In 2006, Google battled Yahoo! and Microsoft for an algorithm developed by an Israeli Ph.D.student in Australia. The algorithm had a semantic element to it, and advanced Google in an algorithm arms race between the search giants (one of which doesn’t even have a search engine of its own now). We’ve seen the technology described in terms of how it is displayed in search results, but not how it does what it does. Until now.
Google was awarded a patent this week that looks at search results for specific queries and the entities that appear within them, to produce query refinements. This invention is from Google, but the lead inventor behind it was part of a bidding war between Google, Yahoo!, and Microsoft. In 2009, the breakthrough was made public on Google in the form of Orion technology.
The Orion approach involved both extended snippets for queries (three or more lines of descriptive snippet instead of two for some longer queries), and “more and better query refinements.” How this technology is displayed is described in a Google Official Blog post from March 24, 2009 titled Two new improvements to Google results pages.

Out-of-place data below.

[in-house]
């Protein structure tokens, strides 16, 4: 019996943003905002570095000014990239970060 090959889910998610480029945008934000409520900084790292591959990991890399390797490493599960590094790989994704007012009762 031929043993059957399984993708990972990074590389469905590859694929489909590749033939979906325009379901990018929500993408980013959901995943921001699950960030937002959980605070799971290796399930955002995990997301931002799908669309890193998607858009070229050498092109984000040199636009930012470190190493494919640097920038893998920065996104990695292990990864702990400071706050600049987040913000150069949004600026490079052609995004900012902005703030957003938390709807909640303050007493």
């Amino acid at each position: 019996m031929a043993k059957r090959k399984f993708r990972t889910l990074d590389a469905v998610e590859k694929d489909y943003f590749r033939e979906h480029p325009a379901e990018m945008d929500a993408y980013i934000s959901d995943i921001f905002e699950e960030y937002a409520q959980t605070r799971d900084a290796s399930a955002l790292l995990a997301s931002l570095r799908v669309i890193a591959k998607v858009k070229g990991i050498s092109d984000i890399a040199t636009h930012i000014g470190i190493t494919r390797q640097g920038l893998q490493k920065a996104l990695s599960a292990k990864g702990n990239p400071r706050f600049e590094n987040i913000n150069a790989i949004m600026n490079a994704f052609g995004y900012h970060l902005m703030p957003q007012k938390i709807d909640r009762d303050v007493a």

As long as there have been search engines, there have been people trying to take advantage of them to try to get pages to rank higher in search engines. It’s not unusual to see within many SEO site audits a section on negative practices that a search engine might frown upon, and Google lists a number of those practices in their Webmaster Guidelines. Linked from the Guidelines is a Google page on Hidden Text and Links, where Google tells us to wary about doing things such as:
- Using white text on a white background
- Locating text behind an image
- Using CSS to position text off-screen
- Setting the font size to 0
- Hiding a link by only linking one small character—for example, a hyphen in the middle of a paragraph
It doesn’t do any good to rank well in search results if no one clicks through.
If you go to Google Webmaster tools, and see the list of queries a page of yours might rank well for, you might see some query terms or phrases that you want to show up in search results. Webmaster Tools will show you how many “search impressions” your page might receive, as well as how many people have clicked on it when they have seen it. So what if your page has received 10,000 search impressions for that term or phrase, but only 50 clicks?
One question you should probably ask yourself is if the term or phrase is one that is satisfied by your page.
Sometimes a query term has more than one meaning, and most people searching for it might be looking for a different meaning. For example, you create a page about Java the drink, and most searchers may be looking for the programming language.